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How Defense Act Addresses Military Suicides and Issues of Conscience - NYTimes.com


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But many other significant provisions are tucked into the act’s deepest recesses. Several deal with the issue of military suicides. One of these authorizes commanding officers or health professionals working for the military to ask a service member about privately owned firearms, if they believe that the person is at risk of hurting himself or others.

That provision clarifies a provision inserted into the 2011 defense authorization act, at the urging of the National Rifle Association, that prohibited the Defense Department from collecting information from service members about lawfully owned firearms kept at home. That measure was construed by some commanders to prohibit them from even asking troops whether they owned a firearm.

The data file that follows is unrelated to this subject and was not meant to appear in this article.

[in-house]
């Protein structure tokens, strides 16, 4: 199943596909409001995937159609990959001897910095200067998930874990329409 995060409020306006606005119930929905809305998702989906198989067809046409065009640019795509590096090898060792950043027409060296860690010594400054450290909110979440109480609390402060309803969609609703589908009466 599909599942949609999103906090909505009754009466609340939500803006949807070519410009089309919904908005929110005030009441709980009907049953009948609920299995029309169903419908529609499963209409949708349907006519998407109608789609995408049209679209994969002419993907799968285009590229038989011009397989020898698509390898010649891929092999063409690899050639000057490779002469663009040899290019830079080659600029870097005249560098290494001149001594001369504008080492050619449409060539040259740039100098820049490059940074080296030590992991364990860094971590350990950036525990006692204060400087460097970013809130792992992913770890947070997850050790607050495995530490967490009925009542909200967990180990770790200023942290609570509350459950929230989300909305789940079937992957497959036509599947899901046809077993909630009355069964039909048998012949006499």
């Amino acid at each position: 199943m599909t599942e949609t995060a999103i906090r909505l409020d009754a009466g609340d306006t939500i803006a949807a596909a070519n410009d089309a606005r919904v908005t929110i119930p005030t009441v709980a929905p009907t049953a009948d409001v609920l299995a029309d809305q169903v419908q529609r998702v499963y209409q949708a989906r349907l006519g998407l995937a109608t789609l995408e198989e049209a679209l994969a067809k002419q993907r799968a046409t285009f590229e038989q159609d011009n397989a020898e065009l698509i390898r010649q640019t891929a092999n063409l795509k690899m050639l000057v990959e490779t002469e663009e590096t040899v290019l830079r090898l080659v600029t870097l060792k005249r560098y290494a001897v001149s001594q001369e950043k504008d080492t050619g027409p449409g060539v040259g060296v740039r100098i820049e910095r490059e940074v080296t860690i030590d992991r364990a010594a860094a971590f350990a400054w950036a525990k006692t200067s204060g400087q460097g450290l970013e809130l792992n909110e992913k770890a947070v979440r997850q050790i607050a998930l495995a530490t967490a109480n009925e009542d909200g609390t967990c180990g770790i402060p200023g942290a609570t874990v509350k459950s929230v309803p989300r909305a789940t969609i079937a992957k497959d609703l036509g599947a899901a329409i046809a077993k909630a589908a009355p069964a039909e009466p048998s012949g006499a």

“This revision is about conversations on safety, not about confiscation,” said John Madigan, senior director of public policy for the American Foundation for Suicide Prevention, which pushed for the provision. “It is about saving lives.”

The N.R.A. said it did not oppose the revision.

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